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noah
Group Title
can someone explain the normal force? where does it come from?
 3 years ago
 3 years ago
noah Group Title
can someone explain the normal force? where does it come from?
 3 years ago
 3 years ago

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heisenberg Group TitleBest ResponseYou've already chosen the best response.0
newton's third law. it states that for any force, there is an equal and opposite force. There is a force of gravity pushing down on everything (on Earth), yet we don't fall through the ground. Just as we push down on the ground with our weight due to gravity, the ground pushes back on us with an equal force. This keeps us in equilibrium and we remain motionless.
 3 years ago

Schoker Group TitleBest ResponseYou've already chosen the best response.0
I think this is the best image to explain it: F_N is the normal force F_G the gravitation http://upload.wikimedia.org/wikipedia/de/0/04/Schiefe_ebene_4_.png
 3 years ago

stan Group TitleBest ResponseYou've already chosen the best response.0
"Normal" is a mathematical term meaning perpendicular. A normal force is a force in a direction perpendicular to the surface at a particular location. The normal force can be a component of a force  that is you can break a force up into a part (vector component) perpendicular to a surface and a part (vector component) parallel to a surface  and concentrate attention on one component or the other. (The only requirement is that those vector components add up to the give back original force.) Normal components of forces are often of interest because they are related to frictional forces.
 3 years ago

zkhandwala Group TitleBest ResponseYou've already chosen the best response.0
I had the same question recently. I like Stan's answer, and have a followup question: In the simple type of problem where we assess the motion of an object on an inclined plane, we draw the normal force vector perpendicular to the plane, as expected. My question is this: does that vector represent the actual contact force between the object and the plane (i.e. is the plane 'pushing' the object in that direction), or simply one component vector of the contact force? (I hope this question makes sense!)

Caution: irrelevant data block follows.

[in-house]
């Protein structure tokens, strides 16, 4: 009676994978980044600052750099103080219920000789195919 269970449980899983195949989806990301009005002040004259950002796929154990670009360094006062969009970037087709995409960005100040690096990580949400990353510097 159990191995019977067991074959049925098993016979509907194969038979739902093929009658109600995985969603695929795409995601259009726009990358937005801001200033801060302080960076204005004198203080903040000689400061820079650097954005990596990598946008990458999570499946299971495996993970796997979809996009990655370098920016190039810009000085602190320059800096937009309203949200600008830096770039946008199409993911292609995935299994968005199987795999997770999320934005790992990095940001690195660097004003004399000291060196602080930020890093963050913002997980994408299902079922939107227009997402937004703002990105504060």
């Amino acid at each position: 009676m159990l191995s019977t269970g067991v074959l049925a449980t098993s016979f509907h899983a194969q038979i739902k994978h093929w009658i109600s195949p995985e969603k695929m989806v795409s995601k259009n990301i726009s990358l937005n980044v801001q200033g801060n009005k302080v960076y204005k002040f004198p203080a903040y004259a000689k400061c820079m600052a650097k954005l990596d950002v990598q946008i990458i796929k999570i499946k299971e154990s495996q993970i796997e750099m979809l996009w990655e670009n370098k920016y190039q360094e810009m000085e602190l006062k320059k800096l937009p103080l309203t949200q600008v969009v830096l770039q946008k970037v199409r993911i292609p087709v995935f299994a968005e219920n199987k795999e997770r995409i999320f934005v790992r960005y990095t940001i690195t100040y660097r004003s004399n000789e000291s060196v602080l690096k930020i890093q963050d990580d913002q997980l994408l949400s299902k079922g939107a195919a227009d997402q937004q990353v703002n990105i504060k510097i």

3 years ago

stan Group TitleBest ResponseYou've already chosen the best response.0
I think of it as a component of the contact (surface) force. In some situations the surface may be able supply forces in additional directions. For example, if the inclined plane is frictionless, the surface can only supply a force in the normal direction (no friction along the surface to cancel out the component of the weight (gravitational force) down the slope), so the contact force is the normal force. But for rough (frictional) surfaces the surface will be able to supply a force component counter to the component of the gravitational force down the slope, and in this case, the normal force is just a component of the contact force (the other component would be the frictional force on the object supplied by the surface).
 3 years ago

saurab_dulal Group TitleBest ResponseYou've already chosen the best response.0
normal force is actually the vertical component of contact force.contact force is result due to the electrostatic force of attraction between bodies in contact in microscopic level.the other component of contact force i.e is horizontal component is frictional force.
 3 years ago

Sashi Group TitleBest ResponseYou've already chosen the best response.0
normal force is just a name given to the force if there is contact between two bodies. i think it is better to use the name contact force.
 3 years ago

stan Group TitleBest ResponseYou've already chosen the best response.0
"Normal" tells you the direction... "contact" doesn't
 3 years ago

siddharth_17 Group TitleBest ResponseYou've already chosen the best response.0
Actually when two bodies are in contact they have a common surface,all the forces along the normal to that common surface are normal forces
 3 years ago
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